An Overview of Polymyalgia Rheumatica

The American College of Rheumatology (ACR), in collaboration with the European League Against Rheumatism (EULAR), released classification criteria for polymyalgia rheumatica in March 2012. The intent is to help identify patients with the condition. Prior to the release of the criteria, there were no well-established or well-tested criteria to identify patients with polymyalgia rheumatica.

Older woman rubbing shoulder in pain
Jose Luis Pelaez, Inc. / Blend Images / Getty Images


Polymyalgia rheumatica is a rheumatic condition with characteristic musculoskeletal pain and stiffness in the neck, shoulders, and hips that lasts at least four weeks. For most people, polymyalgia rheumatica develops gradually, although some can develop symptoms very quickly.

Besides musculoskeletal stiffness, symptoms of polymyalgia rheumatica may include systemic, flu-like symptoms such as fever, malaise, weakness, and weight loss.

Diagnosis and Identification

The diagnosis of polymyalgia rheumatica has been based on the patient's medical history, clinical signs and symptoms, and a physical examination. There is no single blood test to definitively diagnose polymyalgia rheumatica. Doctors sometimes order blood tests to detect elevated levels of inflammation (e.g., sedimentation rate or CRP), or to rule out other types of arthritis.

Under the classification criteria released by ACR and EULAR, a patient may be classified as having polymyalgia rheumatica if they are 50 years old or older, have bilateral shoulder aching, and abnormal blood CRP or sedimentation rate, plus certain combinations of the following criteria:

  • Morning stiffness lasting 45 minutes or more
  • New onset hip pain or limited range of motion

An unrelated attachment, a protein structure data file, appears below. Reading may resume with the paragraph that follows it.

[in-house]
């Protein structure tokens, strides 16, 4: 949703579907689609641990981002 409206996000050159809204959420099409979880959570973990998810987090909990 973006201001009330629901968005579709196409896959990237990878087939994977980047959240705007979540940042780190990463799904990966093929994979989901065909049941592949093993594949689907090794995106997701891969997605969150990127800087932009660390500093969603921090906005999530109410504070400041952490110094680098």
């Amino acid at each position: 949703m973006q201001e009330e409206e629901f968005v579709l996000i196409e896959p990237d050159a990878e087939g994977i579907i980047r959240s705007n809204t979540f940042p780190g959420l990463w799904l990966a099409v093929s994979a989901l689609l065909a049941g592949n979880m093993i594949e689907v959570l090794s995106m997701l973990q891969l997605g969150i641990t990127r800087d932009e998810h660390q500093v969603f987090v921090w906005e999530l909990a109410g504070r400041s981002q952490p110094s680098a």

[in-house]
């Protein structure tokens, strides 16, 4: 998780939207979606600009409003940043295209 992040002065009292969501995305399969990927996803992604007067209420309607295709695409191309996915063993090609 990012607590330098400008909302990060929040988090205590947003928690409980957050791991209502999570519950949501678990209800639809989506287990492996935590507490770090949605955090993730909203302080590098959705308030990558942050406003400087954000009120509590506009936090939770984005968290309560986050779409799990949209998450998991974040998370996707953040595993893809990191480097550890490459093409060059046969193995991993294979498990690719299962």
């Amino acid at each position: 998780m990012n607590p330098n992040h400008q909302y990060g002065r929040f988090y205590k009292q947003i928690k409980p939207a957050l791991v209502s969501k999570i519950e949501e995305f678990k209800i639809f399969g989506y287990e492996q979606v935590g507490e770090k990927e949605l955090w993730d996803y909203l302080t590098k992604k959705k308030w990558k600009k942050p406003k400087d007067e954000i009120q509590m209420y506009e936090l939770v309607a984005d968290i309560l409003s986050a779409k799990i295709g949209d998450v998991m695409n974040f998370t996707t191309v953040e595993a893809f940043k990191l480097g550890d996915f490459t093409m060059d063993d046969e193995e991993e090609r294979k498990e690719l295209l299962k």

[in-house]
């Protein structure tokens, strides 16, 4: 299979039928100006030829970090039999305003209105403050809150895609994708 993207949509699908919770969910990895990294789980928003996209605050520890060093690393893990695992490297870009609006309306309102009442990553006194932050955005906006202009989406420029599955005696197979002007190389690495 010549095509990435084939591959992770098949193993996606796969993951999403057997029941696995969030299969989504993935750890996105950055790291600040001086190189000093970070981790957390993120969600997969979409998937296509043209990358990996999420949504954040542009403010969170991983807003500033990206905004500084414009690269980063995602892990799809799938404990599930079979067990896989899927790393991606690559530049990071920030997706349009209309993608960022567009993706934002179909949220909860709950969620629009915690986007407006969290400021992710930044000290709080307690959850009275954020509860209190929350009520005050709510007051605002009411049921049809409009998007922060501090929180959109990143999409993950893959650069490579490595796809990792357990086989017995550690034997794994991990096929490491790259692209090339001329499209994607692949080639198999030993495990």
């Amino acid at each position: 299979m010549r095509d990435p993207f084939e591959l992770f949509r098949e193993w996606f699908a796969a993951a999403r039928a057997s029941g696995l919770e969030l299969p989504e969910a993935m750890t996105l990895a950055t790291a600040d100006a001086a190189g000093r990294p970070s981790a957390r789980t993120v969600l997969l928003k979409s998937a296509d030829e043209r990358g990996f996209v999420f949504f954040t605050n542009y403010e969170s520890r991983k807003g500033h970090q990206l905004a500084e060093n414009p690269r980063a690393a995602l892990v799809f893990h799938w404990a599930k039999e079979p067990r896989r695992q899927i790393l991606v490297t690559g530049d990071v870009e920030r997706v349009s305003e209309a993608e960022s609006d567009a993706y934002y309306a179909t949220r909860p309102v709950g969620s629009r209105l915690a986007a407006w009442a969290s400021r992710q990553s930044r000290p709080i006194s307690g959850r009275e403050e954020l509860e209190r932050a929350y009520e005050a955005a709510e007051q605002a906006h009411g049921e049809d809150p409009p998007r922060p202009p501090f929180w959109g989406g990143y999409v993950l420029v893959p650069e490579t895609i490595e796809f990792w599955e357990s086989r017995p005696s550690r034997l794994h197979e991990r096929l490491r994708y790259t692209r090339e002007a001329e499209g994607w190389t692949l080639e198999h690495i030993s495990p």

• No swelling in small joints of hands and feet
  • No positive blood tests for rheumatoid arthritis (e.g., rheumatoid factor or anti-CCP antibodies)

The classification criteria were actually not created to be a diagnostic protocol, but rather to help with the selection of patients for clinical trials and to develop new therapies to treat polymyalgia rheumatica.


Polymyalgia rheumatica is treated with a low dose of corticosteroid medication. Doctors prescribe and adjust the dose of steroids (usually prednisone) to achieve the lowest effective dose. Usually, stiffness associated with polymyalgia rheumatica is relieved quickly. Most polymyalgia rheumatica patients are able to stop corticosteroid medications between six months and two years.

If symptoms recur, which often happens, corticosteroids can be restarted. Nonsteroidal anti-inflammatory medications (NSAIDs) can also be used to treat polymyalgia rheumatica, but usually, when taken alone, they are not enough to control symptoms.

Without treatment, polymyalgia rheumatica symptoms are likely to persist for months or years. With corticosteroid treatment, however, symptoms typically resolve within one or two days. If corticosteroids do not resolve symptoms, the doctor is likely to consider another diagnosis.


Women who are Caucasian and over age 50 have the highest risk of developing polymyalgia rheumatica or giant cell arteritis (a related condition). In the United States, it is estimated that 700 per 100,000 people over 50 in the general population develop polymyalgia. It is very rare for someone under 50 years old to develop polymyalgia rheumatica.

Polymyalgia rheumatica affects the same patient population as giant cell arteritis, but polymyalgia rheumatica occurs two to three times more frequently than giant cell arteritis. Both polymyalgia rheumatica and giant cell arteritis are classified as vasculitides (a group of conditions characterized by inflammation of the blood vessels).

Was this page helpful?
Article Sources
Verywell Health uses only high-quality sources, including peer-reviewed studies, to support the facts within our articles. Read our editorial process to learn more about how we fact-check and keep our content accurate, reliable, and trustworthy.
  • "Questions and Answers about Polymyalgia Rheumatica and Giant Cell Arteritis." National Institute of Arthritis and Musculoskeletal and Skin Diseases. April 2010.

  • Dasgupta B. et al. "2012 Provisional Classification Criteria for PolymyalgiaRrheumatica: A European League Against Rheumatism/American College of Rheumatology collaborative initiative." Arthritis & Rheumatism. April 2012. doi:10.1136/annrheumdis-2011-200329

  • Docken, MD., WP. "Polymyalgia Rheumatica." American College of Rheumatology. Updated August 2009.

  • Klippel J. et al. "Primer on the Rheumatic Diseases. Polymyalgia Rheumatica." Pages 404-406. Thirteenth Edition. Arthritis Foundation.